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Leptines, who was stationed on one wing and excelled in courage, ended his life in a blaze of glory, fighting heroically and after slaying many Carthaginians. At his fall the Phoenicians were emboldened and pressed so hard upon their opponents that they put them to flight. [2] Dionysius, whose troops were a select band, at first had the advantage over his opponents; but when the death of Leptines became known and the other wing was crushed, his men were dismayed and took to flight. [3] When the rout became general, the Carthaginians pursued the more eagerly and called out to one another to take no one captive; and so all who were caught were put to death and the whole region close at hand was heaped with dead. [4] So great was the slaughter, as the Phoenicians recalled past injuries, that the slain among the Sicilian Greeks were found to number more than fourteen thousand. The survivors, who found safety in the camp, were preserved by the coming of night. After their great victory in a pitched battle the Carthaginians retired to Panormus.1 [5]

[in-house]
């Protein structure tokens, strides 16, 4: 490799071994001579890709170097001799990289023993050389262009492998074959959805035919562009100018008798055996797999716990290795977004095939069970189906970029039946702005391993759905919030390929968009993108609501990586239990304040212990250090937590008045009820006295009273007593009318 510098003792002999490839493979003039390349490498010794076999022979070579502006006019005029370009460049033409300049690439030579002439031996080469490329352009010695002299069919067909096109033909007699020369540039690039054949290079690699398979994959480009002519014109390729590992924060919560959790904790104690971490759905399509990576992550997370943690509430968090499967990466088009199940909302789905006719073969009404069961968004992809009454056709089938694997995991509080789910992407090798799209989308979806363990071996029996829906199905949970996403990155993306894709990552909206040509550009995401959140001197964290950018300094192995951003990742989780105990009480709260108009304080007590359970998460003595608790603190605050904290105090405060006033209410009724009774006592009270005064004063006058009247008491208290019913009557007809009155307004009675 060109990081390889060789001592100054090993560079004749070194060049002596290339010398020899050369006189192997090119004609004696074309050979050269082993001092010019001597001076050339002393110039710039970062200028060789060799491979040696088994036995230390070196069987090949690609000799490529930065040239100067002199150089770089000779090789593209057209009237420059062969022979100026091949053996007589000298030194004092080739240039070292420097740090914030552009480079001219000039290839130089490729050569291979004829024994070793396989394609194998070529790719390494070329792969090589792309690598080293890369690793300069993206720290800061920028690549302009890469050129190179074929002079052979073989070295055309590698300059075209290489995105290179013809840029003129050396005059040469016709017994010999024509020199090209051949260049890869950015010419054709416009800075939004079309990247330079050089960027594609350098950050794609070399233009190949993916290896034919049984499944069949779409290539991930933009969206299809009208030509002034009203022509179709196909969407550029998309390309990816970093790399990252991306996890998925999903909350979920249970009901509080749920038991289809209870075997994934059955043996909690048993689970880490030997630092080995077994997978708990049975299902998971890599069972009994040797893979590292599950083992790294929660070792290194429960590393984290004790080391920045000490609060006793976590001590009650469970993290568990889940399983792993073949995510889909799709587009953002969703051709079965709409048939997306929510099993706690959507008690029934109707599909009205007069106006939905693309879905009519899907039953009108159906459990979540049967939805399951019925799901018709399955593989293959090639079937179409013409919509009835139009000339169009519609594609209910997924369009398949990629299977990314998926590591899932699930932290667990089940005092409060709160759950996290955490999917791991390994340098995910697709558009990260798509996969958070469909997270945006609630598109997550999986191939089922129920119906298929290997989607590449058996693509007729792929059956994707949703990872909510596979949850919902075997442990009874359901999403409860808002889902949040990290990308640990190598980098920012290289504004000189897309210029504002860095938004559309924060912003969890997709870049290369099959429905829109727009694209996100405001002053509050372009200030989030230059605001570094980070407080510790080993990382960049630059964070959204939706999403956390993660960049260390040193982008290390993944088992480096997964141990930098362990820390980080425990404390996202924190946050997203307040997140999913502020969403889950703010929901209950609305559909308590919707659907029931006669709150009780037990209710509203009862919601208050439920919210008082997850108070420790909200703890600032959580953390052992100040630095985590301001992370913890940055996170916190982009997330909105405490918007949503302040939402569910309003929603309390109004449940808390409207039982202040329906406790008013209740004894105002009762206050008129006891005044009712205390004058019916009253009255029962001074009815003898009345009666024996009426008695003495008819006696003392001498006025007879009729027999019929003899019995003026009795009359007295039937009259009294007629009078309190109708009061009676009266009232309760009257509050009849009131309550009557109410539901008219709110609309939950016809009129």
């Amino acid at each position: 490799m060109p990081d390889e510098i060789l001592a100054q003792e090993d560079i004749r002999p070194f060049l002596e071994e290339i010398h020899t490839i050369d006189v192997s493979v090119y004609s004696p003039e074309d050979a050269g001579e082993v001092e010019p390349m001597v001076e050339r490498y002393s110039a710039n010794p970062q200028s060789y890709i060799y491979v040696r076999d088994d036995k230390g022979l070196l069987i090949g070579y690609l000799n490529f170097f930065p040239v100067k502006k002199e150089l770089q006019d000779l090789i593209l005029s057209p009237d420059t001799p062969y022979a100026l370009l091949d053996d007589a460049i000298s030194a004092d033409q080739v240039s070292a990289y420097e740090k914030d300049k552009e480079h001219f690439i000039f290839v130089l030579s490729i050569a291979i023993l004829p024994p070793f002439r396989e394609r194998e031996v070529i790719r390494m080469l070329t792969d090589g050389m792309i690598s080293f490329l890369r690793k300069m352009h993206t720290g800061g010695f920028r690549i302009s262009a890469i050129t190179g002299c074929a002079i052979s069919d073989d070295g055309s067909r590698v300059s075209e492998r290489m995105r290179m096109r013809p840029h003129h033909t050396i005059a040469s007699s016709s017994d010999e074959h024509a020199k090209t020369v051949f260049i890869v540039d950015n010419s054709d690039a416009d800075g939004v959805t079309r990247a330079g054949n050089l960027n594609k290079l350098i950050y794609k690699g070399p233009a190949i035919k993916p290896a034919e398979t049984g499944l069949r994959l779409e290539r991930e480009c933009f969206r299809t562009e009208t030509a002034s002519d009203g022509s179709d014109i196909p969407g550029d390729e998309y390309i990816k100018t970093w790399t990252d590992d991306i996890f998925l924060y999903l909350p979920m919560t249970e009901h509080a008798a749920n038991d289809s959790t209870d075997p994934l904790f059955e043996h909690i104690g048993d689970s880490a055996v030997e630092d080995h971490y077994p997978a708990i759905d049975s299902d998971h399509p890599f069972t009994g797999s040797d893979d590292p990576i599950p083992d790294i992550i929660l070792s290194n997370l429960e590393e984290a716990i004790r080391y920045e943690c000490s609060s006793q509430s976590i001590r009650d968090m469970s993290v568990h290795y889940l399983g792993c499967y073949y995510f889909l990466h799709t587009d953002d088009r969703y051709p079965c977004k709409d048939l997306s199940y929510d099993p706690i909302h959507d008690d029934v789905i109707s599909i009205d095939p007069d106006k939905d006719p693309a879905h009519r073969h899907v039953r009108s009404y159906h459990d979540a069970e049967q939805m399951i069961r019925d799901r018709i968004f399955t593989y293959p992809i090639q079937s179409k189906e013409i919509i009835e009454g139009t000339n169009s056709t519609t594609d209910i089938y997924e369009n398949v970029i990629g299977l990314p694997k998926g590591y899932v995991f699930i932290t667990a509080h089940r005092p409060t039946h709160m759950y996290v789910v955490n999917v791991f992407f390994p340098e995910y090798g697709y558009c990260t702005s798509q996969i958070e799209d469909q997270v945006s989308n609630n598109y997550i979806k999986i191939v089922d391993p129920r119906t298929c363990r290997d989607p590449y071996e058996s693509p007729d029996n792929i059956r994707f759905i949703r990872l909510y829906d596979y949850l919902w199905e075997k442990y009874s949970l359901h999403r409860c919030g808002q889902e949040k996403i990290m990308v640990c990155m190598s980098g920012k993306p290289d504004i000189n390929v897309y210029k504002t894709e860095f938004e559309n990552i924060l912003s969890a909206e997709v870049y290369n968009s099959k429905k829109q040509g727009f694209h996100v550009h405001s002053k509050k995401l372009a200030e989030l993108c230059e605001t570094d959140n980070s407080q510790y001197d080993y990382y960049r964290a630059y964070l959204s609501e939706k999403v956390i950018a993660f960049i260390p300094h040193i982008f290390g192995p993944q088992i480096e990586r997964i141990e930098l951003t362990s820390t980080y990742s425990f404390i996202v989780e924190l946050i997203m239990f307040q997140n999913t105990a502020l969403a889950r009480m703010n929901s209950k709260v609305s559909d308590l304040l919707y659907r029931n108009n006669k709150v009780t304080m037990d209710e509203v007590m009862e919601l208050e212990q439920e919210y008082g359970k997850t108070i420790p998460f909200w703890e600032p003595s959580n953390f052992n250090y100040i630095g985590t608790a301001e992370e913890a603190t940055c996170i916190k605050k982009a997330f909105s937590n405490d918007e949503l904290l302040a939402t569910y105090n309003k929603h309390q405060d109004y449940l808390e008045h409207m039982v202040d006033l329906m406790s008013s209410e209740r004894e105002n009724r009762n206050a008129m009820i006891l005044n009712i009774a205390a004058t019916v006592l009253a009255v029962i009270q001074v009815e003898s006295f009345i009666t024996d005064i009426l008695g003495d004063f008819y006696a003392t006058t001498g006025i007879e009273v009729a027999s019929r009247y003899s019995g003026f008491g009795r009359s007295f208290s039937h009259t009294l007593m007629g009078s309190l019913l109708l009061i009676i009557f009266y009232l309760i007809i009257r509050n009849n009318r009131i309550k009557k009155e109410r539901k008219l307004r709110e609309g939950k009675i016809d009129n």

The Carthaginians, bearing their victory as men should, dispatched ambassadors to Dionysius and gave him the opportunity to end the war. The tyrant gladly accepted the proposals, and peace was declared on the terms that both parties should hold what they previously possessed, the only exception being that the Carthaginians received both the city of the Selinuntians and its territory and that of Acragas as far as the river called Halycus. And Dionysius paid the Carthaginians one thousand talents.

This was the state of affairs in Sicily.

1 Modern Palermo.

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